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Why is water boiling at 96?

by AHVincent
Tags: boiling, water
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AHVincent
#1
Nov27-12, 03:37 AM
P: 19
I have tested this with 3 thermometers, 2 Taylor digitals and a candy thermometer...

My water boils at 96 celcius and I'm in Pattaya Thailand with sea elevation of 8 meters...

Actually slow boil at 93-94 and very heavy boil at 97-97

I'm perplexed...!
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AGNuke
#2
Nov27-12, 04:19 AM
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Probably due to reduced atmospheric pressure.
AHVincent
#3
Nov27-12, 05:11 AM
P: 19
Thanks

But if I am at sea level?

Pressure is 1010 millibar, nothing spectacular...

Is it normal for boiling temperatures to vary as much as 5 Celsius at see level?

chemisttree
#4
Nov27-12, 09:41 PM
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Why is water boiling at 96?

Are you doing this in a lab with ventilation hoods?
AHVincent
#5
Nov27-12, 10:34 PM
P: 19
No ventilation hoods, just in large pot, 60 liters with 50 000 btu gaz burner, I also tried a 2 liter pot in case of limited heat distribution, same result.

Thermometers are Taylor instruments:

1479 5* Commercial Wireless Remote Thermometer

Plus a standard glass candy thermometer, they all agree on the readings.

I am boiling tap water, maybe I'll try distilled or ionized to see if it makes a difference?
chemisttree
#6
Nov27-12, 10:57 PM
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Try using a good lab grade thermometer with an immersion depth line. Insert the good thermometer up to the immersion depth line. If it has no line you must submerge the whole thing. Candy thermometers are not very precise and I think you've just proven that a barbeque thermometer cannot be used for precise work even though the digital readout gives you a temperature to a precision of tenths of a degree..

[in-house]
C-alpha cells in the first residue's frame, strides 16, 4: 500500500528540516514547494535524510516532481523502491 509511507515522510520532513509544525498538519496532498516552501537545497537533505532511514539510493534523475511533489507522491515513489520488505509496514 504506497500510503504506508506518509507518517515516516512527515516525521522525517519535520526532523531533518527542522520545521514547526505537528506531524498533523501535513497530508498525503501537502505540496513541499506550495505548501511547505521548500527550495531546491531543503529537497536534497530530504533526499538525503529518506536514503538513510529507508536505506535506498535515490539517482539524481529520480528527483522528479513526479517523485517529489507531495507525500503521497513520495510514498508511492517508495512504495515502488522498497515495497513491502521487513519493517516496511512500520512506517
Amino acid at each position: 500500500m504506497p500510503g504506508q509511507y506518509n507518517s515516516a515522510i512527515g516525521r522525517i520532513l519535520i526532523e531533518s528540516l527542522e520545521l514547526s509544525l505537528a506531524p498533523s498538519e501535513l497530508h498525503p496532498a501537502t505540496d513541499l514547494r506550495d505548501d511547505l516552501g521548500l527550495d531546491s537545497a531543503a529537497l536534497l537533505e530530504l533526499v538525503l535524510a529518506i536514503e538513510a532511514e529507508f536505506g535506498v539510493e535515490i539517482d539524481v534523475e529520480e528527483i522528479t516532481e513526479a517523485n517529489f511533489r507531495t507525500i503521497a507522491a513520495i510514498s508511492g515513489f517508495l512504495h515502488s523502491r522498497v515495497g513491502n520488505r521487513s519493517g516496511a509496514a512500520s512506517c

AHVincent
#7
Nov27-12, 11:09 PM
P: 19
Hi Chemistree,

I am getting an HM Digital pH meter tomorrow, so that will be the fourth instrument confirming my readings...could they ALL be defective simultaneously?

But I agree with you, I need something more accurate, however...I'm in Thailand...where can I find a proper thermometer online and what is the ball park I should expect to pay?
chemisttree
#8
Nov27-12, 11:18 PM
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I don't know how much a red liquid (don't use mercury) thermometer costs in Thailand. These guys might.

Don't measure boiling water with a pH meter... PLEASE!
Hurkyl
#9
Nov28-12, 12:20 AM
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Quote Quote by AHVincent View Post
I am boiling tap water, maybe I'll try distilled or ionized to see if it makes a difference?
This was my first thought; I would expect minerals and such in the water to affect the boiling point. Although, I'm not sure which way it should affect it.
DrDu
#10
Nov28-12, 01:57 AM
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Quote Quote by chemisttree View Post
I don't know how much a red liquid (don't use mercury) thermometer costs in Thailand.
Why not? For precision glass thermometers in laboratories mercury is still the gold standard.
The digital food thermometer has just ridiculously bad precision.
You need a calibrated precision thermometer e.g.
http://www.greisinger.de/index.php?task=2&wg=26
And should closely follow the instructions.

Further points to consider:
I would not use such a large volume. Is the vapour in equilibrium with the liquid (i.e. you should measure not in an open pot but in a closed system with only a small opening for pressure equilibration. ) ?
Purity of the water?
Even with a glass thermometer there are correction factors for temperature of the surrounding and the like.
AHVincent
#11
Nov28-12, 02:26 AM
P: 19
I have tried reducing the volume to 1 liter, the probe is fully submerged with the sensor not touching the steam. Will do a test with a closed container and ionized water later today or tomorrow and record the results.

All 3 thermometers record the exact same temperatures in unison...one of them is glass with red liquid.